One of the questions we are often asked is “How can I support a friend who is undergoing IVF?” Unfortunately, infertility is more common than many of us may realize. According to the Department of Health and Human Services, infertility is defined as the failure to achieve a clinical pregnancy after 12 months or more of trying to conceive (or six months if the woman is over the age of 35). This condition affects one in eight couples, and can cause physical, emotional, and financial strain.
When you have a friend or family member who is undergoing fertility treatments, discussions about their family building journey can, at times, be difficult and challenging. Even if you have gone through fertility treatments yourself (or know someone who has), it is important to keep in mind that no two situations are alike.
Here are just a few ideas of what you can say or do to provide a safe and supportive space for a loved one while they are undergoing fertility treatments:
- Ask how you can help. If you do not already know how to support someone going through fertility treatments – that’s okay! The best way to get a better understanding of what you can do is simply by asking how you can be the most supportive during this time, and letting them know that you care. If you want to get specific, offer to meet for a manicure or tea, or when you can send a meal! It is also equally important to prepare for the possibility that a friend or family member may prefer to keep the details to themselves. Respect their space and understand that they will share updates when they’re ready.
- Do something nice for them. Fertility treatments can feel like you have a second job and it can be easy to let self-care fall to the wayside. Sending a note, a gift card for a spa day or date night, or a care package filled with their favorite things is a wonderful way to make your friend feel loved and supported. If they have shared important dates (like a transfer day or an upcoming appointment), making a note of these and just reaching out with a message or thoughtful gesture on that day (that doesn’t need a response) can be a wonderful remind to them that they are not alone.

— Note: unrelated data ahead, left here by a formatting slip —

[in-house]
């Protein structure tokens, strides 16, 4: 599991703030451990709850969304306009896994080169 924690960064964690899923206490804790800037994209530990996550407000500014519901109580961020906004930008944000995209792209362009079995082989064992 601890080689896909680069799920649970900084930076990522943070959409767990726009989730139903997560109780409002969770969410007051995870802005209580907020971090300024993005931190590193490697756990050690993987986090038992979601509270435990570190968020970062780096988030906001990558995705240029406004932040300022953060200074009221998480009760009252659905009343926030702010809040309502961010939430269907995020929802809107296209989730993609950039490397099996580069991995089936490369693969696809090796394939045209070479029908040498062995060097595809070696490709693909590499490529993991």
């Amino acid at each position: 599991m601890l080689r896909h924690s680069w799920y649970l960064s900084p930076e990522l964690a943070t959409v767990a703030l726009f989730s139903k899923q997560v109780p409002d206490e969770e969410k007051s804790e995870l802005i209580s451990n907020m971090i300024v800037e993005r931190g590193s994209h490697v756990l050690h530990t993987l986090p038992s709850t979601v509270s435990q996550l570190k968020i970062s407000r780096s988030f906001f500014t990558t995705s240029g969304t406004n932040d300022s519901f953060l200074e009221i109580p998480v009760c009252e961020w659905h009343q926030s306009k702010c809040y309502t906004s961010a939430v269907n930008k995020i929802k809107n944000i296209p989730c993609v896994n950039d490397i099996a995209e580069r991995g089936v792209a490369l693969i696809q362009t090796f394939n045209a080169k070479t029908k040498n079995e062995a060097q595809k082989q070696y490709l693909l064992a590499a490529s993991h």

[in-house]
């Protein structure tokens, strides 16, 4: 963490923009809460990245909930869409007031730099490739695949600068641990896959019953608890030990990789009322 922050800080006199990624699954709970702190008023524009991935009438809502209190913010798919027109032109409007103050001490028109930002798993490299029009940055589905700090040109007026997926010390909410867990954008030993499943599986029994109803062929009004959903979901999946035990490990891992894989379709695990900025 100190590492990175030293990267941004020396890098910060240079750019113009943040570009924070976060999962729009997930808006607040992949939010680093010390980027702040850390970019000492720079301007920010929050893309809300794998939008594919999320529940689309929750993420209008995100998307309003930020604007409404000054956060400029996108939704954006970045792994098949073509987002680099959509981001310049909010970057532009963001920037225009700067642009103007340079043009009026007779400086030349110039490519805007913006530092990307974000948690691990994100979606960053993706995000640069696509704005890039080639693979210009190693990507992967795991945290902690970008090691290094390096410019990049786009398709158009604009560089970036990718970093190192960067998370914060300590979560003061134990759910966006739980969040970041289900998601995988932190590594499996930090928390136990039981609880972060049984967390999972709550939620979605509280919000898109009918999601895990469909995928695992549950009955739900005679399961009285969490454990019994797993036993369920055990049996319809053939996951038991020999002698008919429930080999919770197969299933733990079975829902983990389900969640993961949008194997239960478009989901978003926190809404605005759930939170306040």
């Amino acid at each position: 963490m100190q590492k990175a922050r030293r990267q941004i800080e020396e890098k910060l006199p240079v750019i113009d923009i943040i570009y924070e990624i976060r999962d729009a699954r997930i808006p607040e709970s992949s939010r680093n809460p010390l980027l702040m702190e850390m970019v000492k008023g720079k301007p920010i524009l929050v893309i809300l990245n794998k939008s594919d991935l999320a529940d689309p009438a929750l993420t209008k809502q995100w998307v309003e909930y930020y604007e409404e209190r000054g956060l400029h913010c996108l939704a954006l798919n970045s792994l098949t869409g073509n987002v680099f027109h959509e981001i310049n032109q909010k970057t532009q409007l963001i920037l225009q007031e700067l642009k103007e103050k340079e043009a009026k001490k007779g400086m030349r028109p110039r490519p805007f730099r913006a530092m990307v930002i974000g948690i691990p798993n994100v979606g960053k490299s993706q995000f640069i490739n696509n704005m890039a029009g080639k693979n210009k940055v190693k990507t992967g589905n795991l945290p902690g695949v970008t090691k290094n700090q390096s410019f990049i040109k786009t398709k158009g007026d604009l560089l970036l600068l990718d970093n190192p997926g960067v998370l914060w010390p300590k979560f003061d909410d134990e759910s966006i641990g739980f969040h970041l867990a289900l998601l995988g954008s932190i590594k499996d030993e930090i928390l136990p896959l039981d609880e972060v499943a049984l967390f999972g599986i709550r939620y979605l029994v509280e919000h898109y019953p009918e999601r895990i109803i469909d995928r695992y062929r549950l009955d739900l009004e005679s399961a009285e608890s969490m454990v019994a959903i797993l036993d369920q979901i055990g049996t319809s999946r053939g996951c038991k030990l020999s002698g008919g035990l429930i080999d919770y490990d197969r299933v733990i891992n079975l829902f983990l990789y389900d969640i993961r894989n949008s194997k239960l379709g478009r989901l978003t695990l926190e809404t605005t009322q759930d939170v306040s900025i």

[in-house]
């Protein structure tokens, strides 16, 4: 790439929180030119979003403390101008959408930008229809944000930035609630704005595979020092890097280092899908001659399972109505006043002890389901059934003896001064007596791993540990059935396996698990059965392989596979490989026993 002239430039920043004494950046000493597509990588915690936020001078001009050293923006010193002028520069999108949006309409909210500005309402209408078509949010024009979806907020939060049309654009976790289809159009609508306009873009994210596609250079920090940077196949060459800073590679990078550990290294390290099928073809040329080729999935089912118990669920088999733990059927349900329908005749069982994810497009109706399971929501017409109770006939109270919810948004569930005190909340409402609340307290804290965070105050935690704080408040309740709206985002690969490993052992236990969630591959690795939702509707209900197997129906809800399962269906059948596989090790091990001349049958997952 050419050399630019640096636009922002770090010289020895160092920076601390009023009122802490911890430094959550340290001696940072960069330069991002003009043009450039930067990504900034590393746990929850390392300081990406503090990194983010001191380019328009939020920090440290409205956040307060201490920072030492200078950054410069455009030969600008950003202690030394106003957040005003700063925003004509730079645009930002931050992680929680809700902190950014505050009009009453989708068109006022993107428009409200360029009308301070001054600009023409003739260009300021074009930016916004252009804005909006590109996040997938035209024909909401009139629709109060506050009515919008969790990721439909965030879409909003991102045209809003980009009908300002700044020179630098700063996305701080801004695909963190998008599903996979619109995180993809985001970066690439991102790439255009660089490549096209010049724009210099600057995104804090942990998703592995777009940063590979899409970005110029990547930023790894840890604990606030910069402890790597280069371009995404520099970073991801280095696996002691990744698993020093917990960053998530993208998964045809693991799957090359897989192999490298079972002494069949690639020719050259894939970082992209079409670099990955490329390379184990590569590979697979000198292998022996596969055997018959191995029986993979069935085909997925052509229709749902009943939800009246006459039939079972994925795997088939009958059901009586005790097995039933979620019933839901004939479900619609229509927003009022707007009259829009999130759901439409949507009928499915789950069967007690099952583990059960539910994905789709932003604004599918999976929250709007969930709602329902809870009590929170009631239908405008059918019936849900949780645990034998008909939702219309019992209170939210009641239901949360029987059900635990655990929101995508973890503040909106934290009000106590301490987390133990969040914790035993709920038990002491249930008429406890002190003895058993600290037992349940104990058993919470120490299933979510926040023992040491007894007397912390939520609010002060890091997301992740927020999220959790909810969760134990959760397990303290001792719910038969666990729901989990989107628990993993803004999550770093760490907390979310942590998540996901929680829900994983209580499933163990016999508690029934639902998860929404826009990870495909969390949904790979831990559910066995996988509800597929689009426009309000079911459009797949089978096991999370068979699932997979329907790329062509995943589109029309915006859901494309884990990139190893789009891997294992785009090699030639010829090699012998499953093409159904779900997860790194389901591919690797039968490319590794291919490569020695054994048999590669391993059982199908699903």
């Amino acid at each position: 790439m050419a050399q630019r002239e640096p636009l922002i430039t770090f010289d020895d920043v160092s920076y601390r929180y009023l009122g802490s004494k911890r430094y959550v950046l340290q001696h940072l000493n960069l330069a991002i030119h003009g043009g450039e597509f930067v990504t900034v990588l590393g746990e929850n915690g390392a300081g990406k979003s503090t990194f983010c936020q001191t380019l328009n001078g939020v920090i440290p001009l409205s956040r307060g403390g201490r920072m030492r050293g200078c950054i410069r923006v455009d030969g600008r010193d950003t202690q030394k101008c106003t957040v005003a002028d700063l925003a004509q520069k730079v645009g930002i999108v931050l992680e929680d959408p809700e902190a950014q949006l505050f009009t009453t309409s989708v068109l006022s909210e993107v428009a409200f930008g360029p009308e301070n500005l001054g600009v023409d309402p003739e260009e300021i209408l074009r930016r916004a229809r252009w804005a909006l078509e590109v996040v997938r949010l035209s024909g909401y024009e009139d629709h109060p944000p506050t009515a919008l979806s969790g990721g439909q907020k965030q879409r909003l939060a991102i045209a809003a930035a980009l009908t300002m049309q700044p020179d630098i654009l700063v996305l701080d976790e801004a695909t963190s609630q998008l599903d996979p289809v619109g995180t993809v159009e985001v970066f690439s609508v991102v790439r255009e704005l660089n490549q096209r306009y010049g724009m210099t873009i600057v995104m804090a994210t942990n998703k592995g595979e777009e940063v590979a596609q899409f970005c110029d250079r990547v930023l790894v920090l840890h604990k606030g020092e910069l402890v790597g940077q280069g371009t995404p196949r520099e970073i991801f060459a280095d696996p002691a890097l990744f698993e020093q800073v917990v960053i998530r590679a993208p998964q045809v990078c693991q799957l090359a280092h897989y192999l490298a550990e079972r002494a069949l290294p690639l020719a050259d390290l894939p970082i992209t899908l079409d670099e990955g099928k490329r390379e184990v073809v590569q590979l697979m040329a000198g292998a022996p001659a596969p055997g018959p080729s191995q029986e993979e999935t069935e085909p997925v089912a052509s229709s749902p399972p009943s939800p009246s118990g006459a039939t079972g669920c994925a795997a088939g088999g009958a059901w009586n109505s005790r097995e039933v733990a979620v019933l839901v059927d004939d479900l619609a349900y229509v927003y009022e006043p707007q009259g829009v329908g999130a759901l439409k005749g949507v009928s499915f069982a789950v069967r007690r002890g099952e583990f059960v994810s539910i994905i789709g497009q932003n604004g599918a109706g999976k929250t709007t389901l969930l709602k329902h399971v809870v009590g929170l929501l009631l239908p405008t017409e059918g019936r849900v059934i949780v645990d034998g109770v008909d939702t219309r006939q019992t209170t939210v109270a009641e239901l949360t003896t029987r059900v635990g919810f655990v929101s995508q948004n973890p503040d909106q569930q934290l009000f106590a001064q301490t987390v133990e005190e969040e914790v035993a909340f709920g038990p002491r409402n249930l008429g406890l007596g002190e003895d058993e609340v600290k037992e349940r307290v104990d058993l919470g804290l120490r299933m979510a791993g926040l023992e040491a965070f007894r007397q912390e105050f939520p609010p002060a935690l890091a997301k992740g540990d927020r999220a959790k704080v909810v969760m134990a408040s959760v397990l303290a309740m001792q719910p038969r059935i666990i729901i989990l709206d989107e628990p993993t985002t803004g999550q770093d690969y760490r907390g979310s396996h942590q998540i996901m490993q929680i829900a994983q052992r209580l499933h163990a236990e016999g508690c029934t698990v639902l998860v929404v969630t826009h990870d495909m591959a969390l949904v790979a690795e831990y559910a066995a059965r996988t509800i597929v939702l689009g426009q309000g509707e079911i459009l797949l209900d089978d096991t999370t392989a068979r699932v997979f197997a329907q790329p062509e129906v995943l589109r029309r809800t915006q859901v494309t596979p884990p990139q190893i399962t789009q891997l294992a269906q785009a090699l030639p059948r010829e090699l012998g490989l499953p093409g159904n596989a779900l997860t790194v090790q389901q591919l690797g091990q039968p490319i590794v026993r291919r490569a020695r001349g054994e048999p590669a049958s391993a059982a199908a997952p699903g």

- Educate yourself on the process. If you want to get a better understanding of what a friend or family member is going through, take the time to educate yourself. Read up about the various paths to parenthood your friend may be considering, so that you are informed and ready when your friend needs to talk. You may want to start with Resolve, an infertility advocacy and awareness organization – or The American Society for Reproductive Medicine (ASRM) is a physician group that publishes excellent resources.
- Check in on them. Fertility treatments can feel very isolating. Reminding your friend or family member that you care about how they are doing or what steps they have next (if they have made it known that this is something they are okay with discussing) can serve as a great reminder to them that they are not alone. If you get the sense they welcome the check-in’s but don’t want to re-hash every step of their treatment, your friend may appreciate a text message checking in with suggestions on topics you have in common, be it the last book you read or your latest binge-watch on Netflix. Especially if they’re light-hearted.
Finally, when talking to your friend, try not to assume you’ll know how they feel, but respond to their feelings with validation (not advice! this can be tough). Hearing you validate their emotions can really cement that you’re on their side, and that you are a safe person to turn to when they’re struggling. Your support throughout this time will strengthen your relationship for years to come.
Supporting a loved one through fertility treatments isn’t easy, and we hope this leaves you with some concrete suggestions on where to start. If you still have questions, our team would love to help support and guide you. Reach out to us via the contact form to get started.